The Last Brother
As 1944 comes to a close, nine-year-old Raj is unaware of the war devastating the rest of the world. He lives in Mauritius, a remote island in the Indian Ocean, where survival is a daily struggle for his family. When a brutal beating lands Raj in the hospital of the prison camp where his father... show more
As 1944 comes to a close, nine-year-old Raj is unaware of the war devastating the rest of the world. He lives in Mauritius, a remote island in the Indian Ocean, where survival is a daily struggle for his family. When a brutal beating lands Raj in the hospital of the prison camp where his father is a guard, he meets a mysterious boy his own age. David is a refugee, one of a group of Jewish exiles whose harrowing journey took them from Nazioccupied Europe to Palestine, where they were refused entry and sent on to indefinite detainment in Mauritius. A massive storm on the island leads to a breach of security at the camp, and David escapes, with Raj’s help. After a few days spent hiding from Raj’s cruel father, the two young boys flee into the forest. Danger, hunger, and malaria turn what at first seems like an adventure to Raj into an increasingly desperate mission. This unforgettable and deeply moving novel sheds light on a fascinating and unexplored corner of World War II history, and establishes Nathacha Appanah as a significant international voice.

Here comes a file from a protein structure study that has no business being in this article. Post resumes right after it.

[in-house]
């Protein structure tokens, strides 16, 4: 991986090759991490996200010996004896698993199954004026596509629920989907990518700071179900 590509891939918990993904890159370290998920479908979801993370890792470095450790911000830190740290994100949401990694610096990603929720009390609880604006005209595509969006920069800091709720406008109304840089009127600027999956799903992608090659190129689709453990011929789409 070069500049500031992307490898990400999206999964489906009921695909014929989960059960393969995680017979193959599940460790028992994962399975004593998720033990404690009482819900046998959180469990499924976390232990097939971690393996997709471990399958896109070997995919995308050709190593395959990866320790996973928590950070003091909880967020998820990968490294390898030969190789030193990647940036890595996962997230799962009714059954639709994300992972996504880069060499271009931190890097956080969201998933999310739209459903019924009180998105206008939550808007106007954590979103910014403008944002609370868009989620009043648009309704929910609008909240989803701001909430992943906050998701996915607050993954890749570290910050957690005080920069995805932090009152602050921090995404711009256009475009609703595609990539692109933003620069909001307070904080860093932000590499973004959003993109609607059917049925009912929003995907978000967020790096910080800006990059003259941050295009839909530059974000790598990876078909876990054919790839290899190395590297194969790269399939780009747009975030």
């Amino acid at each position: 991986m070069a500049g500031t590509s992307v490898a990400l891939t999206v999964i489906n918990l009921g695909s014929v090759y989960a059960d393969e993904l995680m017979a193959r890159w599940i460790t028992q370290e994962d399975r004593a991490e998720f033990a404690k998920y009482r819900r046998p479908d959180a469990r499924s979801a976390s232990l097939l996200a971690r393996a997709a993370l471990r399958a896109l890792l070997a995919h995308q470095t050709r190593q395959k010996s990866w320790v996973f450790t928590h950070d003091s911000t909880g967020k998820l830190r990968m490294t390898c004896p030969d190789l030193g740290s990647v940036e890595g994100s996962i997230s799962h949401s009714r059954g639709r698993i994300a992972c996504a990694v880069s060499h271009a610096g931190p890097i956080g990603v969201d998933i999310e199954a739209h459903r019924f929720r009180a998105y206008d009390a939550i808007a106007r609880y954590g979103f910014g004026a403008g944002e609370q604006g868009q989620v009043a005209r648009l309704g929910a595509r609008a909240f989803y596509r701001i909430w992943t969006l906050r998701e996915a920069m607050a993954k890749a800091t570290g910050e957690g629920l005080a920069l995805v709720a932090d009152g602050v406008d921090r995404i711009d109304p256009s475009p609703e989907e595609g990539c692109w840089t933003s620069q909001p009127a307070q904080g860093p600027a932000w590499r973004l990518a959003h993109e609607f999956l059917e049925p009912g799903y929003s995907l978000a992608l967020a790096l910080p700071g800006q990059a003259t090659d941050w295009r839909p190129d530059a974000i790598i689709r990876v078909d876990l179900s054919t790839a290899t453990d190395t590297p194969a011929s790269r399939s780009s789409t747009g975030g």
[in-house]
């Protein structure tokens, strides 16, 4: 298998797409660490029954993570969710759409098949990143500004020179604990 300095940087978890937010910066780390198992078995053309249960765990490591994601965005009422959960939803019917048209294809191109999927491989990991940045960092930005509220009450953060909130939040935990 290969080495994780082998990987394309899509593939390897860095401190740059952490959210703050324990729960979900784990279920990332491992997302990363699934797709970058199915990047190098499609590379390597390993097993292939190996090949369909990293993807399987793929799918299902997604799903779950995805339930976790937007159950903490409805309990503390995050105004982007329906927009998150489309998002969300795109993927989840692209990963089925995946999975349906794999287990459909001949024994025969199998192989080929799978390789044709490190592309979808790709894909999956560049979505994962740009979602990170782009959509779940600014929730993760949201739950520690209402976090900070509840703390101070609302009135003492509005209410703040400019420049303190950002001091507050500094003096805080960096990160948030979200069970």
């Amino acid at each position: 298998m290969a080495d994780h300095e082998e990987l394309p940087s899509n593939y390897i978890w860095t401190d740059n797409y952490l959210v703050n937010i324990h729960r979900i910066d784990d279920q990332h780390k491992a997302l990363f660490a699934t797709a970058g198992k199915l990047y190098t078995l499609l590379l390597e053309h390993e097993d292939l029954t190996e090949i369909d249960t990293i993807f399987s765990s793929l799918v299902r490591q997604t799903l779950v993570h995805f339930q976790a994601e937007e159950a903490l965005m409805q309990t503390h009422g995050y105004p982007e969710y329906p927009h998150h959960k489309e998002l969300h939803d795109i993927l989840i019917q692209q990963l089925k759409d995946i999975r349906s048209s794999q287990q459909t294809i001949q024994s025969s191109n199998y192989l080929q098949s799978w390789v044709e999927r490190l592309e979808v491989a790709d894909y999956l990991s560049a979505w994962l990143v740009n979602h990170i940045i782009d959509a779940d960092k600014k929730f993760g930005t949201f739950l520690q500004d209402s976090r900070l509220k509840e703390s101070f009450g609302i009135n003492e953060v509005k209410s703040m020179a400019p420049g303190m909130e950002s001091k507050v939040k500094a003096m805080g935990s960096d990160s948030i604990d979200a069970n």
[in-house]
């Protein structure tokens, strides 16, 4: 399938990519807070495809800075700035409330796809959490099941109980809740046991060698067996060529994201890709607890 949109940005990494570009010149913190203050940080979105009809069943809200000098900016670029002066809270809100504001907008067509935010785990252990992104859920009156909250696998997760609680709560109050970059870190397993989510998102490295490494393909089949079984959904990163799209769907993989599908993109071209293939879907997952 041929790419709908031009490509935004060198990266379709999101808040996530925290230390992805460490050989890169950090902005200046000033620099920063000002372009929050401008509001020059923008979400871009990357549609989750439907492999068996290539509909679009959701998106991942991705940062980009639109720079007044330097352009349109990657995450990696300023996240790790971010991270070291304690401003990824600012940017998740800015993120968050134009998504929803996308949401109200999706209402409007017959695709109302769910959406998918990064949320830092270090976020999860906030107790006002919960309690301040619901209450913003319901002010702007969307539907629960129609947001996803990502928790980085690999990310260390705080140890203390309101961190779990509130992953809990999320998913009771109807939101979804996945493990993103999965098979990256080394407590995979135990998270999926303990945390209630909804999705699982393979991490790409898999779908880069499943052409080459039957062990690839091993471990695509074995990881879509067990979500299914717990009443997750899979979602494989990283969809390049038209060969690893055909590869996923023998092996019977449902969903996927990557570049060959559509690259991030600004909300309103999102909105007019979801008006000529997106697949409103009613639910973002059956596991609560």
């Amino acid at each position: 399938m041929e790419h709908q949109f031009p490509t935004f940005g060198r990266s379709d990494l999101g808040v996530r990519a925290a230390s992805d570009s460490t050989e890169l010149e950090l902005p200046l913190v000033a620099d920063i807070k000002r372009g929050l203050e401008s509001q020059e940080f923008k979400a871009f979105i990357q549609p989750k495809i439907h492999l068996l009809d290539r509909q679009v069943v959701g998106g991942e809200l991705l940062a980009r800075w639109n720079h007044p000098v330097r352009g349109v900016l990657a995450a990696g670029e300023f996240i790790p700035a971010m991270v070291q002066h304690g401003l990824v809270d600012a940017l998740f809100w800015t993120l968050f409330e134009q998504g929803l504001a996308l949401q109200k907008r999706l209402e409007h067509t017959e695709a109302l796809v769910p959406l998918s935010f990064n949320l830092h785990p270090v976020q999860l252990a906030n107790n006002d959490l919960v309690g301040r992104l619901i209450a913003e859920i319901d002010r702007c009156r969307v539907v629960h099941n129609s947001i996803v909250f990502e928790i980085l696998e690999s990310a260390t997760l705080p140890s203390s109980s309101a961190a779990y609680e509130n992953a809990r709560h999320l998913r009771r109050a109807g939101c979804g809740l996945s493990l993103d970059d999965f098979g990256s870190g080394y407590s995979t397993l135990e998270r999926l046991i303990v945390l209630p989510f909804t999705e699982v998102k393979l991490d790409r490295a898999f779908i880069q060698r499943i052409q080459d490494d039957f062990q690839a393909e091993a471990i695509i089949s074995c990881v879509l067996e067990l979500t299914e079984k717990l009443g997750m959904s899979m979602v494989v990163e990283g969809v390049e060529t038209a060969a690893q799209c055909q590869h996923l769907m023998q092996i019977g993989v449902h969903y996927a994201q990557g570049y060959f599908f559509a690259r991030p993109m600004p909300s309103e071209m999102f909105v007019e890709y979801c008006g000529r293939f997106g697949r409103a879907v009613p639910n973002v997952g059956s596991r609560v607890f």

Publish date: February 1st 2011
Publisher: Graywolf Press
Pages no: 165
Edition language: English
, Historical Fiction
, Coming Of Age
, World War II
At 164 pages, The Last Brother is an easy read, but the subject matter is not. There is a tremendous amount of tragedy compacted into this short novel, making it a compelling but painful experience for the reader. Raj's guilt hits the reader full-force with the opening sentence and does not ease as ...
The story isn't true, but is certainly reads as though it were. My heart goes out to the two young boys the plot revolves around. The story is told from the point of view of the protagonist after he is grown and old, and is still struggling with the decisions made when he was just a mere boy in an...
Discerning Reader: So, 2 stars, huh? How come?Me: The most noticeable thing about this book is that it’s sentimental and emotionally manipulative.Discerning Reader: Is it another Holocaust book?Me: Sort of. The narrator, Raj, is a old man from Mauritius, an island in the Indian Ocean. He’s looking b...